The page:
Treatment of this condition is equally challenging and aims primarily at establishing function and esthetics with adequate measures to prevent reankylosis. Among the different treatment modalities, interpositional gap arthroplasty followed by aggressive jaw physiotherapy is considered most effective.[2] Interpositional gap arthroplasty is the surgical removal of the ankylosed mass to create a gap between the glenoid fossa and the ramus stump. This is done by making two horizontal osteotomy cuts at a distance of 10–15 mm in the TMJ region [Figure 1] and [Figure 4]a.[3] The gap is then interposed with an autogenous or alloplastic graft material. Contact between the two bony surfaces can predispose to reankylosis which is prevented by making proper osteotomy cuts, creating an adequate gap, and using interpositional graft material.
Figure 1: Gap arthroplasty showing adequate space between the two surfaces when the mouth is closed

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However, during the application of a jaw stretcher intraoperatively with the surgical site open, we observed that during maximum mouth opening, a bony contact was seen to occur between the posterior aspect of the upper and lower osteotomy cuts [Figure 2] and [Figure 4]b. It was clear that this contact could predispose to a reankylosis. Taking into consideration, this possibility and as a measure to prevent the patient from going through the same psychological stress of reankylosis, we introduced a simple modification in the osteotomy cuts which we have been following for the past 5 years in 37 of our ankylosis patients.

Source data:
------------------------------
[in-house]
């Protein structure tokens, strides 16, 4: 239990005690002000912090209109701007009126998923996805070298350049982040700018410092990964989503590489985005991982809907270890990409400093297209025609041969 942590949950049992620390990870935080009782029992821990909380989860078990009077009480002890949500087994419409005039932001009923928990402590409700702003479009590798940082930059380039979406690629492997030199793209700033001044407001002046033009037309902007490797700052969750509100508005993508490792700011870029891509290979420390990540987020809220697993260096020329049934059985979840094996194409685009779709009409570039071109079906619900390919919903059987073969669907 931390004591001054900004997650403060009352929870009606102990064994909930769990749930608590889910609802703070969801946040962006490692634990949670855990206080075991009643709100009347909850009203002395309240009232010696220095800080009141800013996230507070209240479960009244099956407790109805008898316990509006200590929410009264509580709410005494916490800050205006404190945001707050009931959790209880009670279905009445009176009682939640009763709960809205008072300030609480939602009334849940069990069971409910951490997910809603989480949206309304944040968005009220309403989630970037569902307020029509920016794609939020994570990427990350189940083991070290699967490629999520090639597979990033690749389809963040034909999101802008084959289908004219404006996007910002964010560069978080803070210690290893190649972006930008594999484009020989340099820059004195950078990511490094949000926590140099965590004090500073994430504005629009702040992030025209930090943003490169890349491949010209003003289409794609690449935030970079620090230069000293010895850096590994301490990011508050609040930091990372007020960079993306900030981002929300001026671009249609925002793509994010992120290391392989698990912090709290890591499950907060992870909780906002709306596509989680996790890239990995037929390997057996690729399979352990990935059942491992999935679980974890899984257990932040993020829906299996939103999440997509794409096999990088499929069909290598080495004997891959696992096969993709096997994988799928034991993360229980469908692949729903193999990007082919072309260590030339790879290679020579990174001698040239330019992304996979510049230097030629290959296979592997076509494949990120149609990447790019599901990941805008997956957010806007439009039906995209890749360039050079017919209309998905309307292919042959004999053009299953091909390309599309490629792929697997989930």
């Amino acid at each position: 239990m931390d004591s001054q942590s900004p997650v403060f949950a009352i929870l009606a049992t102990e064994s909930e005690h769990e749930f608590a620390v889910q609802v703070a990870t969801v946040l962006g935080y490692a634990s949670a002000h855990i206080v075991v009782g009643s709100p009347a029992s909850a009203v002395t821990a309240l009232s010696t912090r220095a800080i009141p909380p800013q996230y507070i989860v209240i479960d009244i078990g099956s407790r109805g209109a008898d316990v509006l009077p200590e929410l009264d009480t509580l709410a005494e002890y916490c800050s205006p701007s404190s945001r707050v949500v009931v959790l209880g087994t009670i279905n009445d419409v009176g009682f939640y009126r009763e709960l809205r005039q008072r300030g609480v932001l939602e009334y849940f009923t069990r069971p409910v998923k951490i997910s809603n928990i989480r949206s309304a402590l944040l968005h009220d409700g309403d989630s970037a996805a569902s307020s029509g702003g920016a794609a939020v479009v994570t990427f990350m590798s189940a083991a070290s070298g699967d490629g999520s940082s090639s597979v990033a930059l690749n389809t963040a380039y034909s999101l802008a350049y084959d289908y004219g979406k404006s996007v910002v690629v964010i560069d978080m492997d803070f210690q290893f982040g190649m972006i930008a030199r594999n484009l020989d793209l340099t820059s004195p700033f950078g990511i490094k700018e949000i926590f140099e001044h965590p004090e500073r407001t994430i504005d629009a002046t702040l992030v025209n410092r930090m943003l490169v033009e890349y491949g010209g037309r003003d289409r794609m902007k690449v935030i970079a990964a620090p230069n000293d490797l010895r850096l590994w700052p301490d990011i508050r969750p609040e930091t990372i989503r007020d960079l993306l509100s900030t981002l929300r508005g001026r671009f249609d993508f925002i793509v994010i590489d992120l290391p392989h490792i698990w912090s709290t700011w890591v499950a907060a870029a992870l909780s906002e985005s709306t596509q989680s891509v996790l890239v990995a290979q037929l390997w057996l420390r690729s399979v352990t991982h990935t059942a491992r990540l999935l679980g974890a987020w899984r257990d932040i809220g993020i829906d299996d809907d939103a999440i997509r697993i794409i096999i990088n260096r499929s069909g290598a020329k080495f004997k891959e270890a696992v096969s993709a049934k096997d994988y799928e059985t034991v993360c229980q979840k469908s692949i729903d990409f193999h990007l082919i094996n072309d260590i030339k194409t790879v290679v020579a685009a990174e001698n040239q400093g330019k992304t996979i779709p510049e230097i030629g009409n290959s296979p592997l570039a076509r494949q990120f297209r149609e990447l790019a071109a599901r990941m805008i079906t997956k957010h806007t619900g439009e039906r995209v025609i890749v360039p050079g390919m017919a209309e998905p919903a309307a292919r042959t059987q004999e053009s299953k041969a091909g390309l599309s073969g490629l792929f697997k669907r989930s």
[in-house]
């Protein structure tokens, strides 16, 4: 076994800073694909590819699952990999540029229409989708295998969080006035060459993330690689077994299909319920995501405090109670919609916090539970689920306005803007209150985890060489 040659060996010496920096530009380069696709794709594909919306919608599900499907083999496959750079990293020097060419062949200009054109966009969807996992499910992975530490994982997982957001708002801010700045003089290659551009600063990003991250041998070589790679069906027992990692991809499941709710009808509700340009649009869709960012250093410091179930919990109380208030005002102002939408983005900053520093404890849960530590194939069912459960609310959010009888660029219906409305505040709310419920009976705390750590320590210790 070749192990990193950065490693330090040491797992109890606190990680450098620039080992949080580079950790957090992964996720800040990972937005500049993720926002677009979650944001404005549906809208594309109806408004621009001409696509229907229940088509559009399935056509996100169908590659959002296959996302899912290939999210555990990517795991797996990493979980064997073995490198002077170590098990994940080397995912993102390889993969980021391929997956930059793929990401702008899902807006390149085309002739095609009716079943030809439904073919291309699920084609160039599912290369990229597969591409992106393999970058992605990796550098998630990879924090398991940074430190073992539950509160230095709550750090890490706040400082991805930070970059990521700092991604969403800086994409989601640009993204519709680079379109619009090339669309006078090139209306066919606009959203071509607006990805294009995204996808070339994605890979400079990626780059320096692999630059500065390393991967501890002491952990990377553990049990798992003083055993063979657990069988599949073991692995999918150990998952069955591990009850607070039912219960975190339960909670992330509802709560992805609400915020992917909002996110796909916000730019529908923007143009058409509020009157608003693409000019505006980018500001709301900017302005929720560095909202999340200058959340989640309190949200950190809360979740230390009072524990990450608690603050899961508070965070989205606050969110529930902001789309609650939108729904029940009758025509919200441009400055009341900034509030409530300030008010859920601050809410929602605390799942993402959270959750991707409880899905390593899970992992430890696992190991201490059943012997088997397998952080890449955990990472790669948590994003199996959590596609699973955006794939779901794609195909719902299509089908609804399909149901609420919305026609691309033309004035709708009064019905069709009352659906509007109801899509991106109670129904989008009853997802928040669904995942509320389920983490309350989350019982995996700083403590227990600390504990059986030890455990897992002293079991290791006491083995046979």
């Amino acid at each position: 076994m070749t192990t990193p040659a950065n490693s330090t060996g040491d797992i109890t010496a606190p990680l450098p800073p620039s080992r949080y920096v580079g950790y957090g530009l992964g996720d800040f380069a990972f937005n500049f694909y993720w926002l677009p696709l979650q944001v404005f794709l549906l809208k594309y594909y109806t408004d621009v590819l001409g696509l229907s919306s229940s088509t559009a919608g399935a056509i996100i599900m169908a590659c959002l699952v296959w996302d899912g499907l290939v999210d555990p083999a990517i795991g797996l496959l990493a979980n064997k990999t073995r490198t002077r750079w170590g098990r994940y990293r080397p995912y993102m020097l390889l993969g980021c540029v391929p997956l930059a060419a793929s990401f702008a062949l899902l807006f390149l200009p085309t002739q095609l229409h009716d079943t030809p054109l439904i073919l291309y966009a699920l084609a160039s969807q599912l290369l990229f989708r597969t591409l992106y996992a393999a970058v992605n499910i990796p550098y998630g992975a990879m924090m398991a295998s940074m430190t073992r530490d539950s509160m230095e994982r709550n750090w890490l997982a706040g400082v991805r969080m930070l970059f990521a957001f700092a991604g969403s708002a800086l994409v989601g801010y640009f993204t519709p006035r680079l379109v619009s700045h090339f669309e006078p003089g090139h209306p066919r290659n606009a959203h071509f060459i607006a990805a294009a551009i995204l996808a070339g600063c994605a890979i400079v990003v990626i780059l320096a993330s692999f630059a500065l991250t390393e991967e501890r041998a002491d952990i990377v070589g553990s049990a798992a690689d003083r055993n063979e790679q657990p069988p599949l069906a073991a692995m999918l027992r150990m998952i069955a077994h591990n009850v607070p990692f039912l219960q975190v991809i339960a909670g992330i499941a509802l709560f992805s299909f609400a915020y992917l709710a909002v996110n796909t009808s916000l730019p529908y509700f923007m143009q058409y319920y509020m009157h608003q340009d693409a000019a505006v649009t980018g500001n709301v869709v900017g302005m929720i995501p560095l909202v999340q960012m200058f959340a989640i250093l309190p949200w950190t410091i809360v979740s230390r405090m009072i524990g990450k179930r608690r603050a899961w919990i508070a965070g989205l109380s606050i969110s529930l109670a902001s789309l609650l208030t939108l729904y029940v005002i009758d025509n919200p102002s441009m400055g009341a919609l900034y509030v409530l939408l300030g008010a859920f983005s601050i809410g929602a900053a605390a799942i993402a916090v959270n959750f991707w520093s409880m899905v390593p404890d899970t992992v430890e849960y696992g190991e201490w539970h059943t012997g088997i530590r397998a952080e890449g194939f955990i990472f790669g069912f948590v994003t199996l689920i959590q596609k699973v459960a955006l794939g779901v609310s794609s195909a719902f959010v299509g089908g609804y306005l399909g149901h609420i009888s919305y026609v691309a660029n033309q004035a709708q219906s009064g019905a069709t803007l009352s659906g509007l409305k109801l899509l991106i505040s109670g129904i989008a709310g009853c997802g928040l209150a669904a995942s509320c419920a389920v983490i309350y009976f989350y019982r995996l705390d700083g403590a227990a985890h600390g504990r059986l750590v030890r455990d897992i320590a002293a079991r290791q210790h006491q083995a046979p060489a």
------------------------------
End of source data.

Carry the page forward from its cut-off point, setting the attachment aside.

Figure 2: Bony contact seen at the posterior aspect of the joint on maximal mouth opening

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  Technique Top


A preauricular incision is taken, and layer-wise dissection is done to expose the ankylosed joint, zygomatic arch, coronoid process, and ramus stump. While taking adequate care of the structures on the medial aspect of the joint and proximity of the middle cranial fossa superiorly, a superior osteotomy cut is made conventionally by relating to the surrounding identifiable structures and thus separating the ramus stump from the skull base. The inferior osteotomy cut is made parallel to and at a distance of 1–1.5 cm in the anterior two-third aspect of the cut. The posterior one-third of the lower cut is made divergent and is directed inferiorly away from the superior osteotomy cut [Figure 3], [Figure 4]c and [Figure 4]d. After complete ankylosis release, a jaw stretcher is applied to check the proximity of the bony cuts posteriorly during maximal mouth opening under general anesthesia during the surgical procedure and an adequate gap of 4–5 mm is maintained between the bony surfaces with this modified cut. Dermis fat is then interposed and placed in the space created, and the surgical site is sutured in layers.